“Kavanaugh might object to the discussion of the third-party standing in the ghost opinion insofar as it suggests that the Alito dissent in June Medical now represents the viewpoint of the majority of the court on third-party standing,” Echeverria said.
Alito on standing
Democrats questioned Alito about his views on standing in environmental cases during his 2006 Supreme Court confirmation hearings.
Sen. Dianne Feinstein of California cited Alito’s position on standing when she voted against him for the high court seat, saying she was troubled that he had adopted a narrow reading of standing in a case in which environmentalists unsuccessfully fought to sue a chemical company over water pollution.
“In doing so, his conclusion would have gutted the provision that allows individual citizens to enforce the law,” Feinstein said in a statement at the time.
She and Sen. Patrick Leahy of Vermont, then the ranking Democrat on the Judiciary Committee, both questioned Alito’s view of standing at his confirmation hearing, asking him whether he agreed with a 2000 Supreme Court decision that found an environmental group could sue over Clean Water Act violations, even after the pollution had stopped.
Feinstein noted that the high court’s ruling in Friends of the Earth v. Laidlaw Environmental Services had rejected Alito’s previous decision on standing in a 1996 case.
“It’s a precedent of the court, and I have respect for it,” Alito told Feinstein at the time. He added that the finding was “governed by stare decisis” — the concept that the judiciary is bound by precedent.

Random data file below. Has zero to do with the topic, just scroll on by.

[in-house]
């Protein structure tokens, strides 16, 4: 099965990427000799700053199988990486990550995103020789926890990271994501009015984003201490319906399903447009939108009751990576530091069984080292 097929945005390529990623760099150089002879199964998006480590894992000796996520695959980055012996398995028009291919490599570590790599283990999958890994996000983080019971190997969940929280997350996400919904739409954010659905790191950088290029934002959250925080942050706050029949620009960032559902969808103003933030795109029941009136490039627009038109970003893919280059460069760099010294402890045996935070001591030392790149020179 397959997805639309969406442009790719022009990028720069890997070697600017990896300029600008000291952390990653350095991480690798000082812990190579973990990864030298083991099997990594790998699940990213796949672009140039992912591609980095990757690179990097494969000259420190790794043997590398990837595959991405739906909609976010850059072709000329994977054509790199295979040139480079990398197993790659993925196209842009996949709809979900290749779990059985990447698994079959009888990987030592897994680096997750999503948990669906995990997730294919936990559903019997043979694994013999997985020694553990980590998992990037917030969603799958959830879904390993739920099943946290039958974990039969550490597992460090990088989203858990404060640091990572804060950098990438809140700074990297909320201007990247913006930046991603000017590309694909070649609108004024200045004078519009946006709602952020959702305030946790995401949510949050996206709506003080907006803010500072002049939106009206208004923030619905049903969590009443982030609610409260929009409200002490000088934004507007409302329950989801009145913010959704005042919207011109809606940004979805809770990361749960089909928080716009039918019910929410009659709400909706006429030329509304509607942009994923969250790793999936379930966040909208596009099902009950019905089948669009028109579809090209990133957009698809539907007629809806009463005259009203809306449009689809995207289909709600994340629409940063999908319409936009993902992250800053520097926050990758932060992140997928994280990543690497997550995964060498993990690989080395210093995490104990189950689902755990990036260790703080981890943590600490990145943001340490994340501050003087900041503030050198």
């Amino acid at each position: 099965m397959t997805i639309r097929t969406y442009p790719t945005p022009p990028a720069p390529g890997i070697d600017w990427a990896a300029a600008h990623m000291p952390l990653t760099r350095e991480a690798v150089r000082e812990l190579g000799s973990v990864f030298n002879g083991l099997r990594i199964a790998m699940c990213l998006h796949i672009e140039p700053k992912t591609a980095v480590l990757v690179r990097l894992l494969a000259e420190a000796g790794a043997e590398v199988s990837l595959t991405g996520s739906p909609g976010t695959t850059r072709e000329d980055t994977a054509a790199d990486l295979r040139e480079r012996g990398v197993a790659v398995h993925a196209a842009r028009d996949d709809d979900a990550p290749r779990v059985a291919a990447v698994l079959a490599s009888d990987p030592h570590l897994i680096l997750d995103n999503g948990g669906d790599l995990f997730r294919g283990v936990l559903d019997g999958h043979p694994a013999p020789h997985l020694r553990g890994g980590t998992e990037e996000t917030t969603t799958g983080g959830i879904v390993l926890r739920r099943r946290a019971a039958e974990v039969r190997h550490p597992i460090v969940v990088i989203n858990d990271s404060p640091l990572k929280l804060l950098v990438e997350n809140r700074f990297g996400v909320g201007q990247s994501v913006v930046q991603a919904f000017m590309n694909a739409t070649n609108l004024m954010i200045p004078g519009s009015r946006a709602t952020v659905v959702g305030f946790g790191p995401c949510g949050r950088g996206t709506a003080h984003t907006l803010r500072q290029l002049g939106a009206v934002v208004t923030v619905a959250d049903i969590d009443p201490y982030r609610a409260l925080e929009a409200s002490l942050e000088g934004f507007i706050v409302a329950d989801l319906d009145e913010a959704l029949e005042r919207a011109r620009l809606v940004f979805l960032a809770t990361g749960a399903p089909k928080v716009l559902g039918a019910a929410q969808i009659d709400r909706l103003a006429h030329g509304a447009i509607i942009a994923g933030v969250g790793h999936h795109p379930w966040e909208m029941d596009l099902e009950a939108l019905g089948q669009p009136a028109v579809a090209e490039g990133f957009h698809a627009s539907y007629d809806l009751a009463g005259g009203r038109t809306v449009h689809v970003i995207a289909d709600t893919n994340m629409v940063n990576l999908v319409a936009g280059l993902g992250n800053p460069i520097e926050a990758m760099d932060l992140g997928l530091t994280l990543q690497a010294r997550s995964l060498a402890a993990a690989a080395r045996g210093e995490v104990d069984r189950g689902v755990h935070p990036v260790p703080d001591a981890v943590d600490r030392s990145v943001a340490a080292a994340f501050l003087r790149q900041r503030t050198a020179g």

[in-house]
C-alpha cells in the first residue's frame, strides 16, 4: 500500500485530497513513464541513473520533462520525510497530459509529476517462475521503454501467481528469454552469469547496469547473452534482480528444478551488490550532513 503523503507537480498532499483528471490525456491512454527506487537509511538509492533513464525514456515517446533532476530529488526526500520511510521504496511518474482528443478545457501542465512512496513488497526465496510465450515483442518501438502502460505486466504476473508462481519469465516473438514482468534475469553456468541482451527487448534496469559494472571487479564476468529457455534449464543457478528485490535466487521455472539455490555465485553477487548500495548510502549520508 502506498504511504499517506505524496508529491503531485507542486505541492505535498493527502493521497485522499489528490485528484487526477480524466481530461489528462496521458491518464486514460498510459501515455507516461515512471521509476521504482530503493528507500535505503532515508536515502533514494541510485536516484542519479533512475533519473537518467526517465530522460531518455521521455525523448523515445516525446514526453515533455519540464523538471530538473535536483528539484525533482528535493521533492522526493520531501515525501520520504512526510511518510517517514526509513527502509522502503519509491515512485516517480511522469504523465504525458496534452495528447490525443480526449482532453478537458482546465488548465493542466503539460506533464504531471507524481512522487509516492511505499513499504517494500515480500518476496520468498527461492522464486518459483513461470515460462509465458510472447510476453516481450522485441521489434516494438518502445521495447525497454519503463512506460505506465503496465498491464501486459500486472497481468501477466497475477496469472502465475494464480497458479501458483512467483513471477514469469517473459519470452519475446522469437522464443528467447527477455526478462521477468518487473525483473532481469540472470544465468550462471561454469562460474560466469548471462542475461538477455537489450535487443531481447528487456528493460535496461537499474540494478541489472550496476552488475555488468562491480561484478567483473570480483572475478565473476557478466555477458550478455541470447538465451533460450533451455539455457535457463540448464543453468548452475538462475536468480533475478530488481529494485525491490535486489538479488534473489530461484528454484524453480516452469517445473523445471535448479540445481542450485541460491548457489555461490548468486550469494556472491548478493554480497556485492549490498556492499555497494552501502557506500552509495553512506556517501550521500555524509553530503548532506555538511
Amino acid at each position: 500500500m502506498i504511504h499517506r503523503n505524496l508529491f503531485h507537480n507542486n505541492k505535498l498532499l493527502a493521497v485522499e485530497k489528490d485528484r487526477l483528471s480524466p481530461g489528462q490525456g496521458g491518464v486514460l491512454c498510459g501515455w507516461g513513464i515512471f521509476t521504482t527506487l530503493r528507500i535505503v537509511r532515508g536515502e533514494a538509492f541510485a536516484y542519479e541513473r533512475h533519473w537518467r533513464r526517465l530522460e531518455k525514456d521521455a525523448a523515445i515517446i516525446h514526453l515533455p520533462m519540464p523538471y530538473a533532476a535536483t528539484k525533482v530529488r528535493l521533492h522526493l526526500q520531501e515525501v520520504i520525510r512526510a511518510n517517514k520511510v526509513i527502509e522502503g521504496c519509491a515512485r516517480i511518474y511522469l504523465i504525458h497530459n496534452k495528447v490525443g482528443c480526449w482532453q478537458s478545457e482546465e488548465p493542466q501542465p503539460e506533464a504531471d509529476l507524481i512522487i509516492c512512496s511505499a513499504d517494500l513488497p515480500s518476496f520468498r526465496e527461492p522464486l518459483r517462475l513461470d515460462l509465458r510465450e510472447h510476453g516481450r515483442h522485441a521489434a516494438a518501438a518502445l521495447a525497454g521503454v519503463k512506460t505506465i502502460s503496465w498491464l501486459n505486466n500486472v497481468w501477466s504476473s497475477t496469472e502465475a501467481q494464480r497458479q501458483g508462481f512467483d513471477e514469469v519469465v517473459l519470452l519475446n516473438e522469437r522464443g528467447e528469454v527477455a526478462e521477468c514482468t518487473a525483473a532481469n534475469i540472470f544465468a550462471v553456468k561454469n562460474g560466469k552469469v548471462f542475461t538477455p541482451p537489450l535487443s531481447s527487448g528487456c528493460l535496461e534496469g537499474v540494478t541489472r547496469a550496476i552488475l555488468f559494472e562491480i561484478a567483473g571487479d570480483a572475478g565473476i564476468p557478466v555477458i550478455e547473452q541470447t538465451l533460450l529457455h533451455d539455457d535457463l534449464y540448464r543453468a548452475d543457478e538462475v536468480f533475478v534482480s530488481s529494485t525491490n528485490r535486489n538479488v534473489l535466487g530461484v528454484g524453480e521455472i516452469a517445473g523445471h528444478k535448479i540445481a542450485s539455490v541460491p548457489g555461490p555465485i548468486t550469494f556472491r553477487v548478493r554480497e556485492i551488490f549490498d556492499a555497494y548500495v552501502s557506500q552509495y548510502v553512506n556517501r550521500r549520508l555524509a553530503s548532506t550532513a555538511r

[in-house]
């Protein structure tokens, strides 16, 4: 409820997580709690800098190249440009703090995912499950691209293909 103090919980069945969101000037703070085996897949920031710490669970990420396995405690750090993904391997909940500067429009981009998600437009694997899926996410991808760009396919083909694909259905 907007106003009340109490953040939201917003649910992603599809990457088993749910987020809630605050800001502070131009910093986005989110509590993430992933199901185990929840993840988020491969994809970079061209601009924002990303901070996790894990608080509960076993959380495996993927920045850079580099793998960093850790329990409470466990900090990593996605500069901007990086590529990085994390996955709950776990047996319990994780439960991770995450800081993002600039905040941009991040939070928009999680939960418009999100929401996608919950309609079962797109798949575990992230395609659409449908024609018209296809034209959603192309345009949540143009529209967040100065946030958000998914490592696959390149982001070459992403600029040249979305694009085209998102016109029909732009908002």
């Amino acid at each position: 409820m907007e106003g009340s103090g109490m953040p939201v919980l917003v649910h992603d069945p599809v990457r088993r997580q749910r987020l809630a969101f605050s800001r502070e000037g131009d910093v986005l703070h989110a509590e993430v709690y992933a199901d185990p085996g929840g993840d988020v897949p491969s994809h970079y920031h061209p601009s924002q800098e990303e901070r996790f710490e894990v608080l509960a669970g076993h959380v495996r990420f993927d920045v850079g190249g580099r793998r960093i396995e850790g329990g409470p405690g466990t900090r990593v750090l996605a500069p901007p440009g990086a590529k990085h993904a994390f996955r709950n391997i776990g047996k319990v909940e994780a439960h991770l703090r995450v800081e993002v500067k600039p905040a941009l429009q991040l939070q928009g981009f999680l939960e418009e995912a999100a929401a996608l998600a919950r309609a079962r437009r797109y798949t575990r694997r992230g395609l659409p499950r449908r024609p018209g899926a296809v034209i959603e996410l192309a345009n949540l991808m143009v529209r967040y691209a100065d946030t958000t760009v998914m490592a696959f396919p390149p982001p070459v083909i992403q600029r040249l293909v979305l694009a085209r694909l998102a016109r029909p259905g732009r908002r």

Alito noted that Laidlaw came after the 3rd U.S. Circuit Court of Appeals decision in Public Interest Research Group v. Magnesium Elektron, in which he joined a 2-1 majority that found the environmental group’s lawsuit against a manufacturer was improper because it couldn’t prove it or a river and its tributaries were injured by pollution.
“I haven’t gone back and thought about the question of whether Laidlaw creates doubt about the soundness of the decision in Magnesium Elektron,” Alito told Feinstein at the time. He added that if the issue came again, he “would follow Supreme Court precedent if I concluded that it was in conflict with the decision of the prior court of appeals decision.”
Alito went on to say that the Supreme Court has said its jurisdiction is limited to cases and controversies, and “that means you have to have a plaintiff who has suffered injury in fact.”
He added that all three judges on the Magnesium Elektron panel agreed that the plaintiffs “had not even alleged personal injury. “
Feinstein returned to the question of standing at Justice Elena Kagan’s 2010 confirmation hearing, asking the then-solicitor general whether she believed people can demonstrate standing to sue for environmental damages, including climate change.
“The answer is yes, depending on — much depending on what Congress does,” Kagan responded, pointing to economic injuries and health impacts like asthma from high levels of ozone.
She continued, “It can also be a kind of injury that you get when the environment is degraded and you can’t use the parks in the way you would have wanted to use the parks.”